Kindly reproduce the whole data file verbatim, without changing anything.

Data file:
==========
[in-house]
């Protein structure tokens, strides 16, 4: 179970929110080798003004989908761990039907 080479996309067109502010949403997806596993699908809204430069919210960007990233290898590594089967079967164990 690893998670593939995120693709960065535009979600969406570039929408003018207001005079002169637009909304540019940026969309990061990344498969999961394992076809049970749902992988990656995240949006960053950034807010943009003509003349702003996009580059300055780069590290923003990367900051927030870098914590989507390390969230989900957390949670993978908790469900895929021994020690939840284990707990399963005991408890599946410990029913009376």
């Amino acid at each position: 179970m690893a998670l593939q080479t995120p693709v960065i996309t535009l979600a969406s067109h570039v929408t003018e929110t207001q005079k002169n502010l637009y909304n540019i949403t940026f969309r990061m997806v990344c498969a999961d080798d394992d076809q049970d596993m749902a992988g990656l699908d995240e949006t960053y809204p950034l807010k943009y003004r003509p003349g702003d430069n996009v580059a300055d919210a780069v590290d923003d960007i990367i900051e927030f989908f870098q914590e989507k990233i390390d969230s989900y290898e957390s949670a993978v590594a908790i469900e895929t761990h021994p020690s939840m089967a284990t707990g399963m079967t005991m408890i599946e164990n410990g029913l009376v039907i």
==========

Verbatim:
[in-house]
């Protein structure tokens, strides 16, 4: 179970929110080798003004989908761990039907 080479996309067109502010949403997806596993699908809204430069919210960007990233290898590594089967079967164990 690893998670593939995120693709960065535009979600969406570039929408003018207001005079002169637009909304540019940026969309990061990344498969999961394992076809049970749902992988990656995240949006960053950034807010943009003509003349702003996009580059300055780069590290923003990367900051927030870098914590989507390390969230989900957390949670993978908790469900895929021994020690939840284990707990399963005991408890599946410990029913009376």
């Amino acid at each position: 179970m690893a998670l593939q080479t995120p693709v960065i996309t535009l979600a969406s067109h570039v929408t003018e929110t207001q005079k002169n502010l637009y909304n540019i949403t940026f969309r990061m997806v990344c498969a999961d080798d394992d076809q049970d596993m749902a992988g990656l699908d995240e949006t960053y809204p950034l807010k943009y003004r003509p003349g702003d430069n996009v580059a300055d919210a780069v590290d923003d960007i990367i900051e927030f989908f870098q914590e989507k990233i390390d969230s989900y290898e957390s949670a993978v590594a908790i469900e895929t761990h021994p020690s939840m089967a284990t707990g399963m079967t005991m408890i599946e164990n410990g029913l009376v039907i």